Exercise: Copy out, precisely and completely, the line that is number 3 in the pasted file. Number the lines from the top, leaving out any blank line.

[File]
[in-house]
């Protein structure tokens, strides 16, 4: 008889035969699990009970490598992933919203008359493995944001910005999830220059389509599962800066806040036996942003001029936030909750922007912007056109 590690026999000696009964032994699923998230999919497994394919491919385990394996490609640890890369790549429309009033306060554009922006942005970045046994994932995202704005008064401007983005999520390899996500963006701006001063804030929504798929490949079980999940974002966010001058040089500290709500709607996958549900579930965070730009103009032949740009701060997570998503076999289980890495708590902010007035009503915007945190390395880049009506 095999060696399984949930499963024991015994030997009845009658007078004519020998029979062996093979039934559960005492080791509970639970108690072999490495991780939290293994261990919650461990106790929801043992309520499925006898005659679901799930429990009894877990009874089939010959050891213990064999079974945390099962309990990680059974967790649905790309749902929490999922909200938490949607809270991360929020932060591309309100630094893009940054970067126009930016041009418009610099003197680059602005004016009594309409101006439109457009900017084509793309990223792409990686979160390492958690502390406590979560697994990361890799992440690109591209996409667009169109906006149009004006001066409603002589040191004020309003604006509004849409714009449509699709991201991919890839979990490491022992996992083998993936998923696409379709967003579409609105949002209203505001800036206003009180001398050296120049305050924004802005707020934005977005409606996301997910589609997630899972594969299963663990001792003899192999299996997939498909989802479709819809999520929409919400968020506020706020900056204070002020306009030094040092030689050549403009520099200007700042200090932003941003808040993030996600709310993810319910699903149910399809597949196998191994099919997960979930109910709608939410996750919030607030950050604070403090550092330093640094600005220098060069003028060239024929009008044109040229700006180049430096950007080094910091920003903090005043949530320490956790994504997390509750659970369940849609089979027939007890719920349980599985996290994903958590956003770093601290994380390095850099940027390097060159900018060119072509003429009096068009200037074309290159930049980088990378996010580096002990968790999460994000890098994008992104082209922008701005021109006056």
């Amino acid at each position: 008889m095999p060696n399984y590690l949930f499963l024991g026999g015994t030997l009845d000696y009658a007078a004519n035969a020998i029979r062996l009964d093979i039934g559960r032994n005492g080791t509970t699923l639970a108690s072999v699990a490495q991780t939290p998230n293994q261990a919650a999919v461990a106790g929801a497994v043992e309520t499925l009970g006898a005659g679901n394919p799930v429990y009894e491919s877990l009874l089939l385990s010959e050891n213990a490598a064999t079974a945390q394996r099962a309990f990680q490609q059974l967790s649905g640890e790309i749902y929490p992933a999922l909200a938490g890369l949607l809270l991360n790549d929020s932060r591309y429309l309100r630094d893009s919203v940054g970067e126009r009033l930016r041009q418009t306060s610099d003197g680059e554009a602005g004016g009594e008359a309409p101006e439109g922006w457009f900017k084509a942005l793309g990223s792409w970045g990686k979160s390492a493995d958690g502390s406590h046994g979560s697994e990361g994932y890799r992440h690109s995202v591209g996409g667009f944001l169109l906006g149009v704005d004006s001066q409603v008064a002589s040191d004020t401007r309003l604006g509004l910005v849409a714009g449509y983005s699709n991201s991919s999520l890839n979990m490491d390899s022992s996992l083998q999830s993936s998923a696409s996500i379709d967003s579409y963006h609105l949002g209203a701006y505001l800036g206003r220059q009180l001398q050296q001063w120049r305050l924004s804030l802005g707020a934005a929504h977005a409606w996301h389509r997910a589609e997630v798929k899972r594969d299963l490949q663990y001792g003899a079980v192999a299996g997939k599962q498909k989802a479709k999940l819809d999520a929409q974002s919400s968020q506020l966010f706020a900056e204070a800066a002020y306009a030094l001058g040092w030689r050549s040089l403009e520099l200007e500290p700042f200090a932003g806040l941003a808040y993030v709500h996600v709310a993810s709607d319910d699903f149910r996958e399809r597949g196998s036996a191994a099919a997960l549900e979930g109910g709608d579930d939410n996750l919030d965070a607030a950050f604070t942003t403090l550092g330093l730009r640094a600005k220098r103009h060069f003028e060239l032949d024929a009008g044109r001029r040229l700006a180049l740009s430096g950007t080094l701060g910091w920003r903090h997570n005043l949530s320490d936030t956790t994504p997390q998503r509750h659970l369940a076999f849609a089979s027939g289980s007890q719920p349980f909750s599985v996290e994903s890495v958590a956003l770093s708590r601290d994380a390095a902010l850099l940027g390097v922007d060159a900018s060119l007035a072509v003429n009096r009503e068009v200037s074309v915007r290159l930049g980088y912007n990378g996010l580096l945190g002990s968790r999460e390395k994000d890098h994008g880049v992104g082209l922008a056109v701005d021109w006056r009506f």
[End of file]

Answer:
């Amino acid at each position: 008889m095999p060696n399984y590690l949930f499963l024991g026999g015994t030997l009845d000696y009658a007078a004519n035969a020998i029979r062996l009964d093979i039934g559960r032994n005492g080791t509970t699923l639970a108690s072999v699990a490495q991780t939290p998230n293994q261990a919650a999919v461990a106790g929801a497994v043992e309520t499925l009970g006898a005659g679901n394919p799930v429990y009894e491919s877990l009874l089939l385990s010959e050891n213990a490598a064999t079974a945390q394996r099962a309990f990680q490609q059974l967790s649905g640890e790309i749902y929490p992933a999922l909200a938490g890369l949607l809270l991360n790549d929020s932060r591309y429309l309100r630094d893009s919203v940054g970067e126009r009033l930016r041009q418009t306060s610099d003197g680059e554009a602005g004016g009594e008359a309409p101006e439109g922006w457009f900017k084509a942005l793309g990223s792409w970045g990686k979160s390492a493995d958690g502390s406590h046994g979560s697994e990361g994932y890799r992440h690109s995202v591209g996409g667009f944001l169109l906006g149009v704005d004006s001066q409603v008064a002589s040191d004020t401007r309003l604006g509004l910005v849409a714009g449509y983005s699709n991201s991919s999520l890839n979990m490491d390899s022992s996992l083998q999830s993936s998923a696409s996500i379709d967003s579409y963006h609105l949002g209203a701006y505001l800036g206003r220059q009180l001398q050296q001063w120049r305050l924004s804030l802005g707020a934005a929504h977005a409606w996301h389509r997910a589609e997630v798929k899972r594969d299963l490949q663990y001792g003899a079980v192999a299996g997939k599962q498909k989802a479709k999940l819809d999520a929409q974002s919400s968020q506020l966010f706020a900056e204070a800066a002020y306009a030094l001058g040092w030689r050549s040089l403009e520099l200007e500290p700042f200090a932003g806040l941003a808040y993030v709500h996600v709310a993810s709607d319910d699903f149910r996958e399809r597949g196998s036996a191994a099919a997960l549900e979930g109910g709608d579930d939410n996750l919030d965070a607030a950050f604070t942003t403090l550092g330093l730009r640094a600005k220098r103009h060069f003028e060239l032949d024929a009008g044109r001029r040229l700006a180049l740009s430096g950007t080094l701060g910091w920003r903090h997570n005043l949530s320490d936030t956790t994504p997390q998503r509750h659970l369940a076999f849609a089979s027939g289980s007890q719920p349980f909750s599985v996290e994903s890495v958590a956003l770093s708590r601290d994380a390095a902010l850099l940027g390097v922007d060159a900018s060119l007035a072509v003429n009096r009503e068009v200037s074309v915007r290159l930049g980088y912007n990378g996010l580096l945190g002990s968790r999460e390395k994000d890098h994008g880049v992104g082209l922008a056109v701005d021109w006056r009506f």